Birding Plum Island – 45 species on July 3rd

On July 3rd, old pal and West Newbury resident Greg Keller and I invested a couple of hours birding Plum Island, MA. The area birders refer to as “Plum Island” is a complex of state, federal, and local management units, with most of the great birding concentrated at the Parker River National Wildlife Refuge.

As expected, we had a great day at Plum Island. I got to see Bobolinks, Willets, Seaside Sparrows, Salt Marsh Sharp-tailed Sparrows – all species I rarely get the chance to enjoy these days. We dipped out on King Rail, unfortunately, but we did well otherwise. Purple Martins were still hanging around their nests, but Tree and Barn swallows were amassing for their journey south. Willets were agitated, indicating that they had young in the vicinity – two of which we saw bobbing in the water in a pool with some ducks. Piping Plovers had several day old young out of the nest, and the adults were giving them a good bit of freedom.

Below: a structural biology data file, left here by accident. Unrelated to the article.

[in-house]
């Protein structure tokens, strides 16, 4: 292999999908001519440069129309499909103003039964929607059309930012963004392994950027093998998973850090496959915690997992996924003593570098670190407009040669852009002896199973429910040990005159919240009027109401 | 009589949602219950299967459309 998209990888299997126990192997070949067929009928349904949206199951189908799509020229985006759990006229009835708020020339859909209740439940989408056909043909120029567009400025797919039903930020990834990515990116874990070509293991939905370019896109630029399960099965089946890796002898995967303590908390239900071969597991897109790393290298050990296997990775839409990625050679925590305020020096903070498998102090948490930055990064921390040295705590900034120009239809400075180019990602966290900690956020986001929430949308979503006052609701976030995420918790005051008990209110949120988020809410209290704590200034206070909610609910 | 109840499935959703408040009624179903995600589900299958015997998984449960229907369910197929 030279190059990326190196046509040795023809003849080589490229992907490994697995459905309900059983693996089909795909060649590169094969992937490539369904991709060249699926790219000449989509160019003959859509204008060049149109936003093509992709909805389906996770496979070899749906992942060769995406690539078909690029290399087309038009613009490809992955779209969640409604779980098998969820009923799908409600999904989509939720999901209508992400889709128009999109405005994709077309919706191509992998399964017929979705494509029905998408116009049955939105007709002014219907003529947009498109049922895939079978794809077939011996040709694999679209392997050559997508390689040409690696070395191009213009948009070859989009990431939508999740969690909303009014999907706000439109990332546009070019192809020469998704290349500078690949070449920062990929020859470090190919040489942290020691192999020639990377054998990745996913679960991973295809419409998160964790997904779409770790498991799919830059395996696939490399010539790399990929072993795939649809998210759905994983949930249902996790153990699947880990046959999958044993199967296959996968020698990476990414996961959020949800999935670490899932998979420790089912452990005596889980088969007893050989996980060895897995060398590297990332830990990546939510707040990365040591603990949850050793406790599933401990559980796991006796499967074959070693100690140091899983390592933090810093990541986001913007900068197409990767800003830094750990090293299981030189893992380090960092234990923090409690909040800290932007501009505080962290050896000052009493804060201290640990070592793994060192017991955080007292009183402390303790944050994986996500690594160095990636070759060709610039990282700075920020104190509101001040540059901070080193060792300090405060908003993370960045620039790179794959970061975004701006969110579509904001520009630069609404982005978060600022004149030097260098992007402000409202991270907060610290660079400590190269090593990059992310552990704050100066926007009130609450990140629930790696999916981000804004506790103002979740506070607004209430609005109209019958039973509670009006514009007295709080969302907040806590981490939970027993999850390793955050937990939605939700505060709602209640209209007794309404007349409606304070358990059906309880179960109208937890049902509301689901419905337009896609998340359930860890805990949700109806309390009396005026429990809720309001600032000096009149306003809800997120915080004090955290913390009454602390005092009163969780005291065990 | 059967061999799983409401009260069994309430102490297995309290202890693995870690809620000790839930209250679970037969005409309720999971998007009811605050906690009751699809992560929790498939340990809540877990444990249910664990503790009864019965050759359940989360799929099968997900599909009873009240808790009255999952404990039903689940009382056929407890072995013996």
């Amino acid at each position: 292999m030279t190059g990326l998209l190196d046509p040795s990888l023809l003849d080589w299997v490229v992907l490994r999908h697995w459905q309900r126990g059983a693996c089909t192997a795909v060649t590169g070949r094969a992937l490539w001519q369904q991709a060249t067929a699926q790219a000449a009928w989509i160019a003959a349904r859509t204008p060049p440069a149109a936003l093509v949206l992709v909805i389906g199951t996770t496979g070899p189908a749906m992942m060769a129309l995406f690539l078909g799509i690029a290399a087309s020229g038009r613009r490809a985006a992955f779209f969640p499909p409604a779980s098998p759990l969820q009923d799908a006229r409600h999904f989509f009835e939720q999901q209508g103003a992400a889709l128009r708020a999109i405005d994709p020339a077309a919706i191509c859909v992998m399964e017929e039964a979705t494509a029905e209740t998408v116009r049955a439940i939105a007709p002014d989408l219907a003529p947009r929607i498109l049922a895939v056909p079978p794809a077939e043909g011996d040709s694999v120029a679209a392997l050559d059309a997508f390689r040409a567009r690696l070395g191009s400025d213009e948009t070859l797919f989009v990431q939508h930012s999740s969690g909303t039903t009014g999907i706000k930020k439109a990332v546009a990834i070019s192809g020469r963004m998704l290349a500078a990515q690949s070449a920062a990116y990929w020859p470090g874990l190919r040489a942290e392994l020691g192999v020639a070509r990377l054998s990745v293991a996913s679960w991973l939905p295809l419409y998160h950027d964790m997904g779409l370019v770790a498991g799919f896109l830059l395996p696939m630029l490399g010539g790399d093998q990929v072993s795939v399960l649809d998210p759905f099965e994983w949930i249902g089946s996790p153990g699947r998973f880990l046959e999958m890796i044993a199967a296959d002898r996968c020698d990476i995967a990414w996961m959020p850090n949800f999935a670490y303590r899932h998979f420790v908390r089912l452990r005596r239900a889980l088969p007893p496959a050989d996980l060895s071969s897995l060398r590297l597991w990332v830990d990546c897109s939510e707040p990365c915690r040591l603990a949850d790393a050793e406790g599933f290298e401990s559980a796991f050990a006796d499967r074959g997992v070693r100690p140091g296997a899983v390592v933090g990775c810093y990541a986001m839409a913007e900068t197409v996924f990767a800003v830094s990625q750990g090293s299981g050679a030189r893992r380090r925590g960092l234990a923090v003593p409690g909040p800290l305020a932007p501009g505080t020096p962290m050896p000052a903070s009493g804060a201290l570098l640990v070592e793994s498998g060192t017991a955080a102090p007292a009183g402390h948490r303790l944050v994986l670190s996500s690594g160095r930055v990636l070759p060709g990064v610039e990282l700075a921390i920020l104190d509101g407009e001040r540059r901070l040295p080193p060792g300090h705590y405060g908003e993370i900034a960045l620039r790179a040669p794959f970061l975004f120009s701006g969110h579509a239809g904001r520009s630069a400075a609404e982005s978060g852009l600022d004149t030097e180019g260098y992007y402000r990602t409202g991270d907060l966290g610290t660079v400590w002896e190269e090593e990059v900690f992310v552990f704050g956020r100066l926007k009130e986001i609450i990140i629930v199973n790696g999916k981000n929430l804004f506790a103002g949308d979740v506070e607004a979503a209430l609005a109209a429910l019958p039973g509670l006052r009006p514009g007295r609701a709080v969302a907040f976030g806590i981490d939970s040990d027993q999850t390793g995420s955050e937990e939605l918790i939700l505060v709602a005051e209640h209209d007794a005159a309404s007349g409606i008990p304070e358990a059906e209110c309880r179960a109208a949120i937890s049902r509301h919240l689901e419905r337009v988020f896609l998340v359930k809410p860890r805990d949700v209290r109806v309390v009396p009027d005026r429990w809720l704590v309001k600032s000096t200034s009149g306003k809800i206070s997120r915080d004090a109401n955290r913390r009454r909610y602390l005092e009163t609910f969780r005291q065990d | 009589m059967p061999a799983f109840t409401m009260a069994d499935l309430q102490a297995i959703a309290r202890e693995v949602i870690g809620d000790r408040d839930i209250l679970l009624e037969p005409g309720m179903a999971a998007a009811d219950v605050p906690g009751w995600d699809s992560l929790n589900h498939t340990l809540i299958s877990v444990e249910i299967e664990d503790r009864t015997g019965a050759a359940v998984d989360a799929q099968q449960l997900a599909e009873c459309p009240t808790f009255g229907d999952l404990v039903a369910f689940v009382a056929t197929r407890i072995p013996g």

The best find of the day, however, was a flyby Ruff. This was a gorgeous male which was a lifer for Greg and a virtual lifer (I saw a reeve at Craney Island, VA in 1990) for me. The bird was glossy black on the breast with a white belly, and yellow legs and bill base. We never re-found the bird after the quick look, but it was diagnostic and at least one male ruff has been resighted at Plum Creek since we were there on the 3rd.

So, here’s the quick list:

salt marsh sharp-tailed sparrow
marsh wren
mute swan
tree swallow
purple martin
double-crested cormorant
european starling
gray catbird
american redstart
yellow warbler
willow flycatcher
american black duck
common yellowthroat
song sparrow
red-winged blackbird
common grackle
brown thrasher
lesser yellowlegs
least sandpiper
bonaparte’s gull
black-bellied plover
piping plover
great egret
snowy egret
great black-backed gull
herring gull
black-crowned night-heron
eastern kingbird
glossy ibis
american crow
northern mockingbird
cooper’s hawk
eastern towhee
cedar waxwing
blue jay
american robin
house sparrow
ring-billed gull
american goldfinch

This entry was posted in birding, birds/nature, environment, life, Links. Bookmark the permalink.

Leave a Reply

Fill in your details below or click an icon to log in: Logo

You are commenting using your account. Log Out /  Change )

Twitter picture

You are commenting using your Twitter account. Log Out /  Change )

Facebook photo

You are commenting using your Facebook account. Log Out /  Change )

Connecting to %s